GMO, Friend or Foe?

Seniors have lived long enough to know that life can be complicated.  Most issues have multiple variants or possibilities.  Take for example, the weather.  Today can be pleasant and warm in the morning, and blustery and chilly in the afternoon and evening.  Life can bring us joy and contentment or pain and loneliness.  Few things are clear and straight forward. 

But, back to our titled question.  And the answer is…?  Yes!  It can be both a friend and a foe.  Today, there is some ongoing debate about the effects of GMO’s and their impact on human health and the environment. 

The most common GMO foods are plants, like fruit and vegetables.  All genetically modified foods in the United States are regulated by the Food and Drug Administration (FDA) and must meet the same health requirements as traditional foods.

Recent History of GMO's

A GMO is a genetically modified organism.  GMO’s have been around for thousands of years.  Consider some recent history of GMO’s:

1922 The first hybrid corn is sold commercially.

1953 Scientists identify the structure of DNA.

1973 Biochemists insert DNA from one bacteria to another.

1982 FDA approves first consumer GMO product to create human insulin to treat diabetes.

1992 FDA policy states foods from GMO plants must meet the same requirements as foods from traditionally bred plants.

1994 The first GMO product – a tomato – is sold in the USA.

1990’s First wave of GMO’s reaches the markets: summer squash, soybeans, cotton, corn, papayas, tomatoes, potatoes, and canola.

2003 The World Health Organization (WHO) and the United Nations (UN) develop international standards to assure the safety of GMO foods. 2005 GMO alfalfa and sugar beets are available to sell in the United States.

2017 GMO apples are available to sell in the United States. 

Purpose of GMO's

Crops can be genetically modified to resist pesticides and to be drought resistant.  In countries with little predictable water sources, making a crop more drought resistant can be a life saver.  

GMO’s can increase production and improve nutritional quality.   These outcomes lower costs for consumers and help ensure that more people have quality food available.  

Potential Downsides

While GMO’s do offer many benefits, they also bring concerns that we need to note.  They are relatively new (beginning in the 1990‘s) and many questions about their long-term effect on human health.  Research is ongoing.

Some believe GMO foods have more potential to cause allergic reactions.  Some foods may contain genes that come from a known allergen – a food that elicits an allergic reaction.

The World Health Organization (WHO) discourages scientists from using DNA from allergens unless they can prove that the gene itself does not produce the problem.

It should be noted that there have been no reports of any allergic reactions from any GMO currently on the market.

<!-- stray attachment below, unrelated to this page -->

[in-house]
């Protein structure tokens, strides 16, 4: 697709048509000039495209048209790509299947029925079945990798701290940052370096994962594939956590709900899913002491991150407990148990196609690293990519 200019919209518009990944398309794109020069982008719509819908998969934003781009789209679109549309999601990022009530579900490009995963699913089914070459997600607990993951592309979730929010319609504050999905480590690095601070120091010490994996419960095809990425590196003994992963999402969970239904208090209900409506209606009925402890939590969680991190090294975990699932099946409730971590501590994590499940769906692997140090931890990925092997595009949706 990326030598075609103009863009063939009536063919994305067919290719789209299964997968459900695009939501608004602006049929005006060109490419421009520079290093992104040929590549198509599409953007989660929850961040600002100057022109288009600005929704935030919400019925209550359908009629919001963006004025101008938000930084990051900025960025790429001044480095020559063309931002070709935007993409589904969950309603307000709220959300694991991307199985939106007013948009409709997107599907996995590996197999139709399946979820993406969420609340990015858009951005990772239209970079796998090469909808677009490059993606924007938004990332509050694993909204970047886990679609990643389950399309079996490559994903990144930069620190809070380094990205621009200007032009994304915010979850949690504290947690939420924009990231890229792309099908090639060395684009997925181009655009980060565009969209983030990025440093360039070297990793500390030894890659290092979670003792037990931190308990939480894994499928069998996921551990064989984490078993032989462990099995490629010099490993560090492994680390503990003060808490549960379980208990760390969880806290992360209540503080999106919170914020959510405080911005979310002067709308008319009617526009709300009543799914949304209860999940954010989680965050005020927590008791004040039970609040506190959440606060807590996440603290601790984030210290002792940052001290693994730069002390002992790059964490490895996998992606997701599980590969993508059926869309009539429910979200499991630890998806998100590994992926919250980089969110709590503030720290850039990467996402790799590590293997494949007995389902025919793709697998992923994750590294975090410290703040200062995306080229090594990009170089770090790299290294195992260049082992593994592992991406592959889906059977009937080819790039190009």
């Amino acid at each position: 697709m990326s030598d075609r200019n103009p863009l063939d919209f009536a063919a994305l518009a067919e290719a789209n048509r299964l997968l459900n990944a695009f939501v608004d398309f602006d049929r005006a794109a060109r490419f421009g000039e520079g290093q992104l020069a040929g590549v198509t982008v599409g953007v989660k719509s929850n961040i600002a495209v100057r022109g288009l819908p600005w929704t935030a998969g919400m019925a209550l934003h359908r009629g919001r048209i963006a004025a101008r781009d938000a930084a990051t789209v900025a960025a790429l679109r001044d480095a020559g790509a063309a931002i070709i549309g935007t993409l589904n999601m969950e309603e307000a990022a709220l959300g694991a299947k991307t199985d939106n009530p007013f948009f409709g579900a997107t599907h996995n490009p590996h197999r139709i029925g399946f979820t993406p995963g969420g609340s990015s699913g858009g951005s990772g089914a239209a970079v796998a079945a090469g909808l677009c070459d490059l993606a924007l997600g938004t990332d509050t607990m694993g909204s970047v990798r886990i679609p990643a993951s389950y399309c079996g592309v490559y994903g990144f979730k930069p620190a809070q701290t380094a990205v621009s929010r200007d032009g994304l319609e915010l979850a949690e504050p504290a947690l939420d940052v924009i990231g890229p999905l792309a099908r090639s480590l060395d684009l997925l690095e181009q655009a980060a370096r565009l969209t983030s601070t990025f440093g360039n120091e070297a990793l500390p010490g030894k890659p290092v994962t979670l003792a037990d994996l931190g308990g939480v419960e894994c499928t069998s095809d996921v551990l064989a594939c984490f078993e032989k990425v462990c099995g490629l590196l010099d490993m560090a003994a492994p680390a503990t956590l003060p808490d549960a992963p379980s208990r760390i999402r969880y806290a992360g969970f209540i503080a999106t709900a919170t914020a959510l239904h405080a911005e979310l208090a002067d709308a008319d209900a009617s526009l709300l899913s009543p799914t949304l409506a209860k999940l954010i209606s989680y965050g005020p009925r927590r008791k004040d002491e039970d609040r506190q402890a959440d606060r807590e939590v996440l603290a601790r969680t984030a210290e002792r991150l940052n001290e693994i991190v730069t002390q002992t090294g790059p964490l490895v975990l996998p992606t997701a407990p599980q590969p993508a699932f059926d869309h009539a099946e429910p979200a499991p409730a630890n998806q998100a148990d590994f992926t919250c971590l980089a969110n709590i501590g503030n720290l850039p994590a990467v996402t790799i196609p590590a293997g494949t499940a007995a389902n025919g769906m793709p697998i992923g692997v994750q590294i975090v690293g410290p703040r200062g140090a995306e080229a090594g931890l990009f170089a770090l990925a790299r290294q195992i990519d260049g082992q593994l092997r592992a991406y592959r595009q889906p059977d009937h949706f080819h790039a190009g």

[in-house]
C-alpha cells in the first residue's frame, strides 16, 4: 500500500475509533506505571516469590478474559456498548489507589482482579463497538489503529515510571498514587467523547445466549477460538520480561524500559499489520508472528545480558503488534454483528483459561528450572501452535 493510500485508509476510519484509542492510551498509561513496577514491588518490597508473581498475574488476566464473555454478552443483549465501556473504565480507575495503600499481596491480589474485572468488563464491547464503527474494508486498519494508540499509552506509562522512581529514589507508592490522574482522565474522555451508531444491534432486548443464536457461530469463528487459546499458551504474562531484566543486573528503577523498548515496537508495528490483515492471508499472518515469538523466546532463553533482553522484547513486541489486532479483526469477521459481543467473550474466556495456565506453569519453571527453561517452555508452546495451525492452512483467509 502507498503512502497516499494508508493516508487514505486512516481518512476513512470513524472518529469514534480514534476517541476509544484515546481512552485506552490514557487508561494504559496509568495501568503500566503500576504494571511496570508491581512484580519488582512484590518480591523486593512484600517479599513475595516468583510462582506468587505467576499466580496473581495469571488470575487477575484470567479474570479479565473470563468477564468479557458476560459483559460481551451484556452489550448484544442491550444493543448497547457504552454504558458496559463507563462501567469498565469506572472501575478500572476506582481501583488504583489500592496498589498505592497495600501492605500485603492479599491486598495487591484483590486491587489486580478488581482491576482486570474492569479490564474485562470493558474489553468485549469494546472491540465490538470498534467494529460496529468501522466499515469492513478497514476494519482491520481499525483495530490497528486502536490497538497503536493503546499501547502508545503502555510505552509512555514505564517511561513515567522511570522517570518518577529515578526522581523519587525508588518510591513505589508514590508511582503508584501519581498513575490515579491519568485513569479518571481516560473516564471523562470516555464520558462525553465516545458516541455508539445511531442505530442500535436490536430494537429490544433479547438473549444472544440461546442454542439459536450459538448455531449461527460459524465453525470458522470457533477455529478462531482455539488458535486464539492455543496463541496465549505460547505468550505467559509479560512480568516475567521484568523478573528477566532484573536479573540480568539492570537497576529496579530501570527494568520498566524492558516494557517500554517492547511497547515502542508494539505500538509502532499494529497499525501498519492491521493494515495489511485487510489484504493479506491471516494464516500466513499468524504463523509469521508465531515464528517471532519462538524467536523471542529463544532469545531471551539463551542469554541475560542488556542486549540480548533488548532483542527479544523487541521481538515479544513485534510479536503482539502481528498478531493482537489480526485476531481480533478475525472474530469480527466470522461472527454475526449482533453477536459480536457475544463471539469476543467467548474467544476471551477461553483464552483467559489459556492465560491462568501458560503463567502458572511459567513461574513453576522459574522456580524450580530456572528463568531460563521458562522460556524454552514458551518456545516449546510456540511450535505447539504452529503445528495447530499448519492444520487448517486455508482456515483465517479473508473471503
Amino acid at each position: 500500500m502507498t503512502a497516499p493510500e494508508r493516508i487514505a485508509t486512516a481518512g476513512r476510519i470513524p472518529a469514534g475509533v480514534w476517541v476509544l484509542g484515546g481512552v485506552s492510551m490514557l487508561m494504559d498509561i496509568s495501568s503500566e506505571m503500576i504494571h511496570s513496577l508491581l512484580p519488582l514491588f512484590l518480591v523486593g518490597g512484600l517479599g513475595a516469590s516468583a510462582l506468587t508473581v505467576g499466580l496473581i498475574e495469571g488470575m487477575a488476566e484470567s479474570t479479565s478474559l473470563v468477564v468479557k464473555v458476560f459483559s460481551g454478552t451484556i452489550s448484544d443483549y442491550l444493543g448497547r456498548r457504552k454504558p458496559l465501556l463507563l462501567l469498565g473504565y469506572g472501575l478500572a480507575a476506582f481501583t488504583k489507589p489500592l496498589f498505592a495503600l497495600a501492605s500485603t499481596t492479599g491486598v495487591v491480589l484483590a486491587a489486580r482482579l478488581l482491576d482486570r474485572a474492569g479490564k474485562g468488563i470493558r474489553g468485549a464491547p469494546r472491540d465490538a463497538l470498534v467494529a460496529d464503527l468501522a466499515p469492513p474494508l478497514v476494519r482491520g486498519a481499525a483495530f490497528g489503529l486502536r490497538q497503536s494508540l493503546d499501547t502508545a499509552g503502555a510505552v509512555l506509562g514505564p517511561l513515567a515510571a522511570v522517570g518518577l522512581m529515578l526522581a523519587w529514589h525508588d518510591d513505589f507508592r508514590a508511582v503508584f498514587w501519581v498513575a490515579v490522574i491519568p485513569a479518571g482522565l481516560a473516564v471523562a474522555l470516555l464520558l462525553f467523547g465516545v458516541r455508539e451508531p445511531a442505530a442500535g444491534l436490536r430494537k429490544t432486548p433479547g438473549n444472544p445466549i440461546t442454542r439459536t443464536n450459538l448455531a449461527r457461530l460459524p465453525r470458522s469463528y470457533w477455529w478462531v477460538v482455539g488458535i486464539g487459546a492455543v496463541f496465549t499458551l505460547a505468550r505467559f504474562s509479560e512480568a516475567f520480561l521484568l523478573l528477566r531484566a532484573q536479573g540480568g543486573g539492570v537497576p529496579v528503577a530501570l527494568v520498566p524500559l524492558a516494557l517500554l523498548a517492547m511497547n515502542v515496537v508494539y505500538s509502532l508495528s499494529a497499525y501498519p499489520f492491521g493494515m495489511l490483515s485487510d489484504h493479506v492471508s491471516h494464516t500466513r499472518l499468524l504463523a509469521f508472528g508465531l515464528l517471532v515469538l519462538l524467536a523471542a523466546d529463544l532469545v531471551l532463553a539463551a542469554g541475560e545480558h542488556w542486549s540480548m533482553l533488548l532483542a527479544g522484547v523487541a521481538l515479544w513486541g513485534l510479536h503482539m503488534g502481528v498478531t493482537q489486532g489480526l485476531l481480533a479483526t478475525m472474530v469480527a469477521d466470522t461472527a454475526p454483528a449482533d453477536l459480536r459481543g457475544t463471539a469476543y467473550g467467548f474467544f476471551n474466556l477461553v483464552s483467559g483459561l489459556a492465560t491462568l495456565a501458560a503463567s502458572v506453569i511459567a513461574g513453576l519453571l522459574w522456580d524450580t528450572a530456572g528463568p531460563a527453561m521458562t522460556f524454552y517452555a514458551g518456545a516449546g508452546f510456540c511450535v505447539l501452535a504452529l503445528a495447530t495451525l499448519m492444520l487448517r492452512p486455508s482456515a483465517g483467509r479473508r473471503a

Some researchers feel eating GMO foods may contribute to the development of cancer.  They feel it is dangerous to introduce new genes into the body because cancer is caused by mutations in DNA.  The American Cancer Society (ACS) has said there is no evidence of this occurring.  They also state that no evidence is not proof of safety and the question will require more research. 

A potential concern exists that while genetic modification can boost a crop’s resistance to disease and make it more tolerable to herbicides, it could also affect the ability for humans to defend against illness.

Some GMO plants have genes that are resistant to some antibodies.  This resistance might pass on to humans.  There is a growing global concern that people are becoming more resistant to antibodies.  There is a possibility that GMO foods might be contributing to this problem. 

Outcrossing is the risk of genes from some GMO plants blending with genes of traditional crops.  There have been some reports of low levels of GMO crops approved as animal feed or for industrial use being found in food meant for human consumption.  

Conclusions

Why is it so complicated to live a Senior Healthy Lifestyle?  Maybe it’s because life has become so complicated.  It might be best for us to just keep this information in our mental database and occasionally refer to it when the need arises.   After all, we’ve made it this far, haven’t we?

You might have expected the conversation and results of the science of GMO’s to be more exact.  Unfortunately, this topic is so big and ever-changing, the best we seniors can hope for is to search for ourselves this topic so we can make wise decisions.  While GMO’s offer many benefits, they also bring along their own baggage with them.  Sort of like our friends, right?  But friends are necessary to healthful living in our senior years, and GMO’s affecting our food supply will continue to be part of our lives.  It’s a wise senior who takes eating healthfully seriously, one who can live more vibrantly because of good choices!

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